Forwards have Canadiens going backwards

Al Strachan

, Last Updated: 4:59 AM ET

MONTREAL -- All it takes is three decades of dealing with Bob Gainey and you learn a bit -- just a little bit -- about cracking that facade of his.

Gainey is inscrutable. His expression gives away very little, and his comments reveal only what he wants you to know.

But it's sort of like understanding the differences between identical twins. The longer you know them, the easier it becomes to tell them apart.

And those who know Gainey know that after Game 4 of the Eastern Conference quarter-final against the Carolina Hurricanes on Friday, despite the measured tones, he was angry.

Gainey is not a man who believes in excuses. As far as he is concerned, you accept whatever hand fate decides to deal and you cope with it.

So when his top two lines went into hibernation without Saku Koivu and the Hurricanes beat his Canadiens 3-2 to tie the series, he was much less than amused.

The top line, allegedly led by Alex Kovalev, had no shots at all. On the second line, only one player, Michael Ryder, managed to put a puck on the net.

"We'll have to improve for the next game," Gainey said in his impeccable French. "Our forwards weren't able to keep possession of the puck and had problems getting into their zone."

You can be assured that this sentiment will be expressed to the forwards in question -- if it hasn't been already. Gainey is known for being brutally honest with his players, but unlike the Tampa Bay Lightning's John Tortorella, he does it behind closed doors. And he doesn't talk about it afterward.

But right now, forwards are letting down the Canadiens. Cristobal Huet's goaltending has varied between very good and excellent. The defencemen are doing all that can be reasonably expected of them.

But the forwards simply are not contributing enough.

It's a vicious cycle. When the forwards don't score, the opponents feel more confident about their goaltending.

And feeling more confident, they don't mind taking the odd opportunity to apply a little extra pressure in the hope of blocking the attack before it gets started.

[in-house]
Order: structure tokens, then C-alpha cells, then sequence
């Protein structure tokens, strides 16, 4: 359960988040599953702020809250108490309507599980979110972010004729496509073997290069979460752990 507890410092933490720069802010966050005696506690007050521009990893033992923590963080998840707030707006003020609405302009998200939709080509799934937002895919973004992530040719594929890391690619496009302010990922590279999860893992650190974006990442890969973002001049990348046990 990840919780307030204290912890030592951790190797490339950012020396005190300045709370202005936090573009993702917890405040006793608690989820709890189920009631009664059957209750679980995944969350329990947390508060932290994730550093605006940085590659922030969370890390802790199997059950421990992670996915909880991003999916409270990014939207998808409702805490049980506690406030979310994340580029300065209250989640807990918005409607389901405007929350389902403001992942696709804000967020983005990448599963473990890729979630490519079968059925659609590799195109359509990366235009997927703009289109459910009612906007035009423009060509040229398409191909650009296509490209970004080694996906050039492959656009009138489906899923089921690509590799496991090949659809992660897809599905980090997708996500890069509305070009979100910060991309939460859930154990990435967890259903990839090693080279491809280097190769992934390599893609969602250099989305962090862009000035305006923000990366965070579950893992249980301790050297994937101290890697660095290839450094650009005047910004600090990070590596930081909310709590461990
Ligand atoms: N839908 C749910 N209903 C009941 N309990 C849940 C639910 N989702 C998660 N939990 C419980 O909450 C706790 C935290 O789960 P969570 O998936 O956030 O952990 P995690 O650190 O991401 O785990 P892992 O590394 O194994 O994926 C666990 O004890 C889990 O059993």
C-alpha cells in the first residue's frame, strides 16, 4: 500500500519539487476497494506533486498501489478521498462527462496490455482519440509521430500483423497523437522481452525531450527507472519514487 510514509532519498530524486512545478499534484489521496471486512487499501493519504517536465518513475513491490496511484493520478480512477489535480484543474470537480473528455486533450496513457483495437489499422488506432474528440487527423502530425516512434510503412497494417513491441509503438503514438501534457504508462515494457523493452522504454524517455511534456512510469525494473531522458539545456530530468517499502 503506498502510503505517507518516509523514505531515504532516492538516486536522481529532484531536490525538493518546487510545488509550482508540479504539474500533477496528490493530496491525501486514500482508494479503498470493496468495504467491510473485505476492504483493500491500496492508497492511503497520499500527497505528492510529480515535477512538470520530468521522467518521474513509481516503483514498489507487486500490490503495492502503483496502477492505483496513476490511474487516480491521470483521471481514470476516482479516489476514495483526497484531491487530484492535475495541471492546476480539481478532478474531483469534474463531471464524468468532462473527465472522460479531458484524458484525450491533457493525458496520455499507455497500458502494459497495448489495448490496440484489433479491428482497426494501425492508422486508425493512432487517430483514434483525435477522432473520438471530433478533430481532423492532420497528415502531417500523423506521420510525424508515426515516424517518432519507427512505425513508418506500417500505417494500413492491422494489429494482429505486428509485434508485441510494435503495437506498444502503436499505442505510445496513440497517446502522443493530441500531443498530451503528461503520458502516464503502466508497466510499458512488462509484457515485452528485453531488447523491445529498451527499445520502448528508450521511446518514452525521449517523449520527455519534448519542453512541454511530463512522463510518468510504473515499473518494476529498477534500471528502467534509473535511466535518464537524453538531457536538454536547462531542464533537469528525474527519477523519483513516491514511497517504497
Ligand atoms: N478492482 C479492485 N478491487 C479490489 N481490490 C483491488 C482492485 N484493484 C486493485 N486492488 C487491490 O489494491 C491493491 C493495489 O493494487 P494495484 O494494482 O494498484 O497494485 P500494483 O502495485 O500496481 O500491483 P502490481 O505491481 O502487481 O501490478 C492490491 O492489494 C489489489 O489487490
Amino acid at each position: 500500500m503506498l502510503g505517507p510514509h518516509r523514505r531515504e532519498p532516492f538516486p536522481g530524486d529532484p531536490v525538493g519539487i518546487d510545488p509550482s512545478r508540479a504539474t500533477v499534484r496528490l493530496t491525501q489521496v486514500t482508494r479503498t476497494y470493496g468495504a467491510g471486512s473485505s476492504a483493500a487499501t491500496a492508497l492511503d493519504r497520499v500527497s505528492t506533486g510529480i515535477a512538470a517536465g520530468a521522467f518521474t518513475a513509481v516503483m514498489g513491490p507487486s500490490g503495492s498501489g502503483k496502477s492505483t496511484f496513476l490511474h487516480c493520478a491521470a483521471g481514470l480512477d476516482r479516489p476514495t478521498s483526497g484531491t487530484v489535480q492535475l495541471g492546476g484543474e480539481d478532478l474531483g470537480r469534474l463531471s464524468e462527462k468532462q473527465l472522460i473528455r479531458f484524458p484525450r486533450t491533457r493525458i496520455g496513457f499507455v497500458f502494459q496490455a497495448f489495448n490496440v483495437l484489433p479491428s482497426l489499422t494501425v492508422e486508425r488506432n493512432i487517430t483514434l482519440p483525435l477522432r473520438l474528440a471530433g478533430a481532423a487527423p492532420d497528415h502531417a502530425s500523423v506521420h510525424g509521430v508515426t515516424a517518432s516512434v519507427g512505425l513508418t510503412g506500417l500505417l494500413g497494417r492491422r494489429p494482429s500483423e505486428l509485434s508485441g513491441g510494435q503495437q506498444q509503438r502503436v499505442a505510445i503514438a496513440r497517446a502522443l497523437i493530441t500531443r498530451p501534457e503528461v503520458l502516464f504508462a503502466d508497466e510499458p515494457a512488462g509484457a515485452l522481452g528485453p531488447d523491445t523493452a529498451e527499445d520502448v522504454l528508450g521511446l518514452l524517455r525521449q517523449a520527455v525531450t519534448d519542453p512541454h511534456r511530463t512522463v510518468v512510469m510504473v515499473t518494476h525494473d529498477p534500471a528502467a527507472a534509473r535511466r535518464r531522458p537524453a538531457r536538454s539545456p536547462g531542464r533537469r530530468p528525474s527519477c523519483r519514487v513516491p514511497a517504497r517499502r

And if the attack has trouble getting started, it's less effective, which starts the whole cycle again.

So if the Canadiens are to get back on top in this series, it is imperative that the forwards, especially the enigmatic Kovalev, start to fight through checks, start to create some offence where none seems possible.

In the earlier games, the Hurricanes had little confidence in goalie Martin Gerber -- and with good reason. So they backed in to protect him and Kovalev had room to roam.

But since Cam Ward replaced Gerber, and the Hurricanes know they can count on him to make up for any mistake they might make, they're on Kovalev like airport security on a nail clipper and he can't get going.

"It starts with Kovalev," Carolina defenceman Aaron Ward said in explaining his team's rebound. "We're doing a better job.

"We're not doing a great job. We're doing a better job of limiting his time. He's such a creative player. We're doing all we can to make that rink small for him."

Tonight in Carolina, Gainey will be looking for an attitude change from his forwards. "We'll be looking for ways," he said, "to penetrate the defences of the Hurricanes and get some of our players participating in the results on the Carolina side of the ice."

"We're in a two-out-of-three series," he added. "We know the enemy. We know what they're like and we know how they can play."

It's hard not to hear that line and think of the famous comment from Pogo regarding Washington bureaucrats. "We know the enemy and he is us."


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